City leaders discussed ways to assist a residential developer who may appeal a federal court ruling that Mayor Gretchen Driskell says will slow pollution cleanup and prevent the development of an important Monroe Street property.
On Aug. 13, U.S. District Court Judge Sean F. Cox ruled against Saline River Properties, which had filed a federal lawsuit to force Johnson Controls Inc., the former owners of the property, to cleanup volatile organic compounds left on the site .Judge Cox also ruled that Saline River Properties owed Johnson Controls $1,200 in damages.
Saline Rivers Properties owns 15 acres of land on the 200 block of South Monroe Street. The property, located on the Saline River, once housed the city dump and a metal fabrication, plating and polishing facility that operated until 1985. Johnson Controls acquired the property through a merger. In 2004, the EPA ordered Johnson Controls to control toxic contaminants (vinyl chloride) on the property so that they could not come into contact with people. Johnson Controls was also ordered to stabilize the migration of contaminated groundwater and the discharge of contaminated water to surface water.
Judge Cox ruled Saline River Properties failed to show that Johnson Control failed to live up to the order.
At Monday’s city council meeting, Mayor Gretchen Driskell said city officials have talked with Saline River Properties about ways to appeal the decision. She said the ruling was disappointing.
“It’s a significant problem because we are basically at a standstill,” Driskell said. “The property owners can’t do anything and the EPA isn’t enforcing the consent agreement and corrective action.”
Driskell said she hoped the appeal will be processed in the coming weeks.
City Manager Todd Campbell said progress on the issue has been hindered by the EPA. He noted that the matter has been handled by a revolving door of EPA case managers. Driskell suggested finding a solution may also require working with environmental groups. She said legislators in Washington might help spur the EPA into action. Council member Dean Girbach suggested not wasting time with Congressman Tim Walberg and going straight to Senators Carl Levin and Debbie Stabenow.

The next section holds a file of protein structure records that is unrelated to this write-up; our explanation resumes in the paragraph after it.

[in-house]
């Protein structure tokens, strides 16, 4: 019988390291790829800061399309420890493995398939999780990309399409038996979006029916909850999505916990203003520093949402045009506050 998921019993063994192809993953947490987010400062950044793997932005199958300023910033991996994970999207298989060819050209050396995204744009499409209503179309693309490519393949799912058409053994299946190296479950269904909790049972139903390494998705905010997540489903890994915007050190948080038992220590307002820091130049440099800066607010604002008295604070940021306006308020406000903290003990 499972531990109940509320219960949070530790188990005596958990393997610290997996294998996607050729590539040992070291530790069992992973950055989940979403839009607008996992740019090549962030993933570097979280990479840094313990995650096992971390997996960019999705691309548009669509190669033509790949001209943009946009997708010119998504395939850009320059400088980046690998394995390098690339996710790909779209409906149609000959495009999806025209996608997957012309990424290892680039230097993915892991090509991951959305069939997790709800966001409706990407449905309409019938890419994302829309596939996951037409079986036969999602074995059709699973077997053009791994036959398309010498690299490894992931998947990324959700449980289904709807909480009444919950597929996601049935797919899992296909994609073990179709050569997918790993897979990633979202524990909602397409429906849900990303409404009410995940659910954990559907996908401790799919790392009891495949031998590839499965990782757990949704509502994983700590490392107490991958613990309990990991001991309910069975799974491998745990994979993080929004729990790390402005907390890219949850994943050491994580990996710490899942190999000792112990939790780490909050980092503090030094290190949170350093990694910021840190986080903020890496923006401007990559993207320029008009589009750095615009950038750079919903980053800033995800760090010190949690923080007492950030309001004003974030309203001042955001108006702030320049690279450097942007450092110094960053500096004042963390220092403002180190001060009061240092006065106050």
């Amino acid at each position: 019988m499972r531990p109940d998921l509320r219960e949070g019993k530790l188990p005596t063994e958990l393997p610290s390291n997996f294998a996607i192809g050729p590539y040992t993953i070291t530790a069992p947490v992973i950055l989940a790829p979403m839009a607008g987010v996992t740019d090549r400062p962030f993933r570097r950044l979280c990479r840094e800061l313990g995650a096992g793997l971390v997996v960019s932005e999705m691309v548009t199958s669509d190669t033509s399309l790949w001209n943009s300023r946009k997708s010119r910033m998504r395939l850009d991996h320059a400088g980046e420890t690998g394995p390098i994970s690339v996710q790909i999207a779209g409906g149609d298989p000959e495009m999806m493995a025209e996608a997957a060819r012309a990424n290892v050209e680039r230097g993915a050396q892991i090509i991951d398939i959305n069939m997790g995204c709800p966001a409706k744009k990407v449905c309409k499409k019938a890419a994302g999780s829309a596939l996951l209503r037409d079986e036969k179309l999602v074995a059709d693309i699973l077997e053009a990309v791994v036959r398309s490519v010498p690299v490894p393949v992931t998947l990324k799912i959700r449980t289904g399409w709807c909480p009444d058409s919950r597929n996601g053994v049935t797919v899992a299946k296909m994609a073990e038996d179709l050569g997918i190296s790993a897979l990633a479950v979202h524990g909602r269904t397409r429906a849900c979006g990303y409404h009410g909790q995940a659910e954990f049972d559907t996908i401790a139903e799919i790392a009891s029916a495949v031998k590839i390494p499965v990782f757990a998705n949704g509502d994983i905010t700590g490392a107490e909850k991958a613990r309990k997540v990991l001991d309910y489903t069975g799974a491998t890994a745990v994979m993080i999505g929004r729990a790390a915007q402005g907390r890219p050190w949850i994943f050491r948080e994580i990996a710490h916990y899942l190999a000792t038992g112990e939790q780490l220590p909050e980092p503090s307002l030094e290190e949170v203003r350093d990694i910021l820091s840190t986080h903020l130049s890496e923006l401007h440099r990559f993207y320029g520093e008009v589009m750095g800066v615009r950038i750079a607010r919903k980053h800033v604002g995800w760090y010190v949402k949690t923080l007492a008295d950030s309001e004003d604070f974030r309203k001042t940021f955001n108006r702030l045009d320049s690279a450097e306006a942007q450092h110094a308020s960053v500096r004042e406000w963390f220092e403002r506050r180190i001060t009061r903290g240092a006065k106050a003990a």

In 2006 Saline River Properties, which planned to build a 102-unit residential condominium complex, purchased the property.Canopus, an environmental firm hired by Saline River Properties to evaluate brownfield funding for the project, discovered volatile organic compounds in the soil underneath the building and determined an area of the property had been used to store plating waste and discovered a pipeline that appeared to lead to the waste storage area. The EPA reviewed the findings and ordered JCI to revise its corrective measures plan.
In 2007, Saline River Property demolished the three-acre concrete floor slab on the property .That slab, however, was considered by the EPA to be a barrier that helped achieve long-term protection of human health and the environment at the site. Wells monitored by Johnson Controls showed a rise in contaminants. Johnson Controls paid $1,200 for additional testing. The court ordered Saline River Properties to pay Johnson Controls for that cost.